A few decades ago, typical military officers like ACM Hadi who identify strongly with their Javanese roots would make up the majority in the TNI. Following the fall of President Suharto, political Islam has been on the ascendancy and has since spread into every sphere of society including the military. Peer pressure and sociocultural transformation resulted in the military shedding its past image as abangan by gradually becoming putihan (pious Muslim). ACM Hadi, nonetheless, is still seen as abangan. Such an image may work to his detriment.
His Javanese cultural background, however, is only one of his multiple identities. ACM Hadi is also a graduate of the class of 1986 of the Indonesian Air Force Academy. This partly explains his closeness with his deputy chief of staff, Air Vice Marshal Yuyu Sutisna, a graduate of the same batch.
In addition, foster family (keluarga asuh) relations is a prominent feature that binds groups within a traditional military family. ACM Hadi himself is a member of the “Sparrow” foster family that includes Air Marshal (Retd.) Sunaryo, former deputy chief of staff of TNI AU as well as Air Vice Marshal Dedy Permadi, currently serving as an assistant to the Armed Forces Commander.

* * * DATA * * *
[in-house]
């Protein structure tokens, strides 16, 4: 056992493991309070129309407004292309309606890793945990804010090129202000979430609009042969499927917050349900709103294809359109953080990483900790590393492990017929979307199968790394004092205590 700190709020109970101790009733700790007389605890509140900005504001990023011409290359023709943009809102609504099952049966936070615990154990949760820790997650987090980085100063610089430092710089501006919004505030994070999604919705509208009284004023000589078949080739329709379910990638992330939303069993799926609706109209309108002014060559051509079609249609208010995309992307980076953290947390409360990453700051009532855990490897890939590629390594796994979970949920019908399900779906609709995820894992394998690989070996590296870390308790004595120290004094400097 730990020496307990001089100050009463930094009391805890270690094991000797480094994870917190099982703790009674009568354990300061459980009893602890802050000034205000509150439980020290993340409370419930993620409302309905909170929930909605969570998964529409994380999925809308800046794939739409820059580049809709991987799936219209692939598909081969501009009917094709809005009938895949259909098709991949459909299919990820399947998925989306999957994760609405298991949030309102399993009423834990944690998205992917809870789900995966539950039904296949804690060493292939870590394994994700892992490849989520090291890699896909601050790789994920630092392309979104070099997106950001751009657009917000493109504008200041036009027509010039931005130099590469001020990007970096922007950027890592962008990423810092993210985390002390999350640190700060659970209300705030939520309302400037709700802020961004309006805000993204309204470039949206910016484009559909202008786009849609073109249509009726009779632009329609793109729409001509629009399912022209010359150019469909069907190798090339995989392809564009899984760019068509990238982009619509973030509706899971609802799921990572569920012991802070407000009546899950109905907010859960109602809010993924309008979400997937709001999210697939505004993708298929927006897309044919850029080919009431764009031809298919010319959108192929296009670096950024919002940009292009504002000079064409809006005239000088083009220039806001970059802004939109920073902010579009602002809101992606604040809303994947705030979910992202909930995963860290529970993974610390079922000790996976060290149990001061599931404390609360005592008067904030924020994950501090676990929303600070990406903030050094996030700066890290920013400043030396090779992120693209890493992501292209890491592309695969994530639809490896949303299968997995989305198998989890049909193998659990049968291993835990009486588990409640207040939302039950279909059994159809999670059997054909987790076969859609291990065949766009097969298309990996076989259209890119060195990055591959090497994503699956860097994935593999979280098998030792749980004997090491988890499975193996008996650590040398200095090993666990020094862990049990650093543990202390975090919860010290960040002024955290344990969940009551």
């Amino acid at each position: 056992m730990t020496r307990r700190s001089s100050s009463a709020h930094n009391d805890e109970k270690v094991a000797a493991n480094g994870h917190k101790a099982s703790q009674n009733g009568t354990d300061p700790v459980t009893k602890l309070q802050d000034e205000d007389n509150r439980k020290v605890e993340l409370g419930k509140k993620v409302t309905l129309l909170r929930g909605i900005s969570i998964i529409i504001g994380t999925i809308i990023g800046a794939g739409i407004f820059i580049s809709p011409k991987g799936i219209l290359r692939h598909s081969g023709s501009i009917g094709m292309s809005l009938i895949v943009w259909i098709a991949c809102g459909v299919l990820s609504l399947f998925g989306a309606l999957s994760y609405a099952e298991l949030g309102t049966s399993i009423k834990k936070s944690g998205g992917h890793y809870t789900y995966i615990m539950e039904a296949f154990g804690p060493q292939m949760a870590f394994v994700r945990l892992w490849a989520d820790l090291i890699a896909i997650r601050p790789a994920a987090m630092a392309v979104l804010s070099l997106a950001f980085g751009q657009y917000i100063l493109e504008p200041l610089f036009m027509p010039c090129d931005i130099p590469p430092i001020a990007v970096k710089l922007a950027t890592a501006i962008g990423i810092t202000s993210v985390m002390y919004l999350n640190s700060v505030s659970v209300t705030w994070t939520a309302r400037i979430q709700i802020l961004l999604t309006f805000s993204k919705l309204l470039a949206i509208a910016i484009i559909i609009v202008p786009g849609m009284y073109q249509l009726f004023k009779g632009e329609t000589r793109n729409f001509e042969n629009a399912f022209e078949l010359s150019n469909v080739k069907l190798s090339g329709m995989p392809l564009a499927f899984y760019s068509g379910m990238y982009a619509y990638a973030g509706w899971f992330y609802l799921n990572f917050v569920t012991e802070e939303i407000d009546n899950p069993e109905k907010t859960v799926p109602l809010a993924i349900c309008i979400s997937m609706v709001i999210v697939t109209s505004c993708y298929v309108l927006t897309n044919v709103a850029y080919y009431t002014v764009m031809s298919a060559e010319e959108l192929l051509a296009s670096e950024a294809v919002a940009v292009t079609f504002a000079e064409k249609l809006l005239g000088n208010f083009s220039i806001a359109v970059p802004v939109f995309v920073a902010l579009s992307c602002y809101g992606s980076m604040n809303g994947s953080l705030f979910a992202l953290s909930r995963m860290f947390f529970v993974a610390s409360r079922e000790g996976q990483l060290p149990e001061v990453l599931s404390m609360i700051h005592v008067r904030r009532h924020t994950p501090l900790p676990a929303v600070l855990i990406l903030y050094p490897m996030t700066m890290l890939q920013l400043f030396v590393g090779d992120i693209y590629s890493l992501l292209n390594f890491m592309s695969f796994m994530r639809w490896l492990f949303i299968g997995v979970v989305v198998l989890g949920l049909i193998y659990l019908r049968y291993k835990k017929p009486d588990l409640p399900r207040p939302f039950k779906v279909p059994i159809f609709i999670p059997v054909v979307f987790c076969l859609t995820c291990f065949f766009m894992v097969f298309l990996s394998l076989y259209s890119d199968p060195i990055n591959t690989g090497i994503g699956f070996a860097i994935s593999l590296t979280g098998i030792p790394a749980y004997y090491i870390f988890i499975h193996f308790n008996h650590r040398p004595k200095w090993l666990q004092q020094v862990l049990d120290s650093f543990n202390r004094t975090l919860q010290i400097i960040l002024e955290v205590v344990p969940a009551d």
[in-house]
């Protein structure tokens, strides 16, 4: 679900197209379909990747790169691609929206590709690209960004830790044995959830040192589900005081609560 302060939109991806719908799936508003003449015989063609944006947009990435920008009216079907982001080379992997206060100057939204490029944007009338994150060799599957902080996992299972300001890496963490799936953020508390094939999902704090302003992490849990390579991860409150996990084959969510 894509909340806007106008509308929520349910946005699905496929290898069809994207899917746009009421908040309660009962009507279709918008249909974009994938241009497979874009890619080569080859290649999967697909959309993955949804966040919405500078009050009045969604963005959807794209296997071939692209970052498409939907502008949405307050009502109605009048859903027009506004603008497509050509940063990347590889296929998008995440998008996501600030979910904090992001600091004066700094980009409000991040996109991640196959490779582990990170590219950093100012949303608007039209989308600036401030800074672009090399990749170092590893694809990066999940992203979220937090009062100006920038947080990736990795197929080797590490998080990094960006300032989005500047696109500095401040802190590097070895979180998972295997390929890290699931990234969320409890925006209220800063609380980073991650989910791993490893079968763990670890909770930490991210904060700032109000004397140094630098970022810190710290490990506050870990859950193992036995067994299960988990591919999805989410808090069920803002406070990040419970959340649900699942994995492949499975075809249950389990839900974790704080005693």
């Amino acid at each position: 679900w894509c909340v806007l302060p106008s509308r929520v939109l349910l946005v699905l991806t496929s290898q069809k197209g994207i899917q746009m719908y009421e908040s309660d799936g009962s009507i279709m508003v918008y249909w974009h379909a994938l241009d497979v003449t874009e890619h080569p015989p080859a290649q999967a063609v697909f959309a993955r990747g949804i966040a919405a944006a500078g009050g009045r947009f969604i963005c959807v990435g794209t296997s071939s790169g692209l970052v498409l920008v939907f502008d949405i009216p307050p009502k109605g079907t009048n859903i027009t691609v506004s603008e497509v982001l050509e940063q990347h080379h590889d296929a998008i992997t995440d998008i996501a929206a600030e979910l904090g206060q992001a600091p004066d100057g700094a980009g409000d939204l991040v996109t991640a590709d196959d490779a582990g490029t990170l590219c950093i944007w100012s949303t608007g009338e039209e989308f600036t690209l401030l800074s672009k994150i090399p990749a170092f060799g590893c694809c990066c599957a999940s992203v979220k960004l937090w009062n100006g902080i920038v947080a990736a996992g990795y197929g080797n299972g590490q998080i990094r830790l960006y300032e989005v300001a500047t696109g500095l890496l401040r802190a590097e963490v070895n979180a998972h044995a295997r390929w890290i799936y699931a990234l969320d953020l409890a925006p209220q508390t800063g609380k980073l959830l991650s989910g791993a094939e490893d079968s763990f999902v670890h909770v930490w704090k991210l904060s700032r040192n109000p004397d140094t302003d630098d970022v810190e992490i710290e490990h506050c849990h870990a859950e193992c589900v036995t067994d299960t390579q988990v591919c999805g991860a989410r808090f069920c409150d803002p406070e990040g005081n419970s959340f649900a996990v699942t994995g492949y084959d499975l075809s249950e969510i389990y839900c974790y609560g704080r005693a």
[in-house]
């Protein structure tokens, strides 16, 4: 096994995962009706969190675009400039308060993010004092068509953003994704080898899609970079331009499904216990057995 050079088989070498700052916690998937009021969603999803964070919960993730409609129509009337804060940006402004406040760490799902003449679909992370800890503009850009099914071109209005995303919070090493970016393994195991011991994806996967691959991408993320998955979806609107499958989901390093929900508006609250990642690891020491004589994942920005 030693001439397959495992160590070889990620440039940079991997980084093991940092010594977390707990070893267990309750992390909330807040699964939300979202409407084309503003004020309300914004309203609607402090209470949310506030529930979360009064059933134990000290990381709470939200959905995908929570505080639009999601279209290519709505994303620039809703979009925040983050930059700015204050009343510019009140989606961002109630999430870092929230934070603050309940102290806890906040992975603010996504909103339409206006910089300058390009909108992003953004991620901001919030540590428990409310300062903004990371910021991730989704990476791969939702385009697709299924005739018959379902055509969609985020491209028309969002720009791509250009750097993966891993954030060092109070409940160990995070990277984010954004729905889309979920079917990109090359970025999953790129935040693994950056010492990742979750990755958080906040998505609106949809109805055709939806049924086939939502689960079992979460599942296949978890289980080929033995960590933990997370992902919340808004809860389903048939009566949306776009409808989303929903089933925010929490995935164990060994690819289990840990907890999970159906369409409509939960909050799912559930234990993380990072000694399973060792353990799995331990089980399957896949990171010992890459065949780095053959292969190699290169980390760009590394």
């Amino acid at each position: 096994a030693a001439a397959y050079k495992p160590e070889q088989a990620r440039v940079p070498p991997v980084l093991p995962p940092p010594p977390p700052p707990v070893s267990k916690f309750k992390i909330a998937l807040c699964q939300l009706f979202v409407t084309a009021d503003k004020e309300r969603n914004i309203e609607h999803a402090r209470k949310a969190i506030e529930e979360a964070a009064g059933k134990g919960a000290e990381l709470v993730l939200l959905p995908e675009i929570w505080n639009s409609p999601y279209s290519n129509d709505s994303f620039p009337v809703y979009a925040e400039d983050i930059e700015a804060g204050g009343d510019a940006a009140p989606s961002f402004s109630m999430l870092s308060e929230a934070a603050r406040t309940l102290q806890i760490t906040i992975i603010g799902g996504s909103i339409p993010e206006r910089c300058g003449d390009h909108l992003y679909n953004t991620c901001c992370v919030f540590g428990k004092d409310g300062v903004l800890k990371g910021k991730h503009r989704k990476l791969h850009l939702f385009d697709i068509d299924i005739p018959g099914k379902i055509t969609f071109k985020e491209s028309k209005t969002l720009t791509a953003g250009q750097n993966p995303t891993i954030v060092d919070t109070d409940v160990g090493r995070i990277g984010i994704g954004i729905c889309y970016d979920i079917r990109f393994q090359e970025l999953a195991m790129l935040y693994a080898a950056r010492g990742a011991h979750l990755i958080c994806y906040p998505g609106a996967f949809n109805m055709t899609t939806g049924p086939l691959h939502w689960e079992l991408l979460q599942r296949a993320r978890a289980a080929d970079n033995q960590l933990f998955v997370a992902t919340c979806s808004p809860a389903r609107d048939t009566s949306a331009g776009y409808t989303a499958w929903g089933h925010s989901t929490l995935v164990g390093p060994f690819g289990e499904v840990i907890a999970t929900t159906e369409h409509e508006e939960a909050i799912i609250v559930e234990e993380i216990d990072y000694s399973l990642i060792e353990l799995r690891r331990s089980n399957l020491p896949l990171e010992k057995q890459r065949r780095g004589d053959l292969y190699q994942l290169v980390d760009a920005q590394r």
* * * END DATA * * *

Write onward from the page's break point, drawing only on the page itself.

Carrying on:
Indonesian Air Force in Limelight
Coming from the air force (TNI AU) has its complications in an army-dominated organisation. The TNI AU was perhaps unfairly implicated with the notorious 30 September Movement (G30S) that was linked to the PKI or Communist Party of Indonesia. This has undoubtedly remained a sore point among the more pious servicemen.
For the Indonesian Army, the G30S Incident of 1965 was a blemish on its record. The army, in particular, was seen as the standard-bearer of Indonesian nationalism. The air force, in contrast, holds a less prestigious stature allegedly due to the historic involvement of some airmen in the Incident.
As such, the Indonesian air force carries a particular historical burden of surpassing the army in both prestige and loyalty to the nation. Communist fear-mongering unfortunately had not declined in post-Reform Indonesia. There is always a danger that political polarisation might cause disunity within the ranks of both the army and air force.
Furthermore, ACM Hadi will most definitely have to contend with the legacies left behind by his predecessors, namely Gen. Moeldoko and Gen. Gatot. These two generals had expanded the original scope of the TNI to include non-defence related matters such as corruption eradication, counter-terrorism, and the most recent “Bela Negara (Defend the State)” policies.
Lastly, ACM Hadi’s biggest challenge would be in tackling an alleged corruption related to the recent procurement of an Augusta Westland helicopter. A high-ranking air force officer had already been summarily dismissed due to his involvement. To make matters worse, the Indonesian corruption eradication commission (KPK) had decided to investigate ACM (retd.) Agus Supriyatna, who was ACM Hadi’s senior in the air force. For starters, this particular case will certainly test the new military commander’s professionalism and mettle.
*Satrio Dwicahyo Rahadi is a Research Associate with the Indonesia Programme, S. Rajaratnam School of International Studies (RSIS), Nanyang Technological University, Singapore.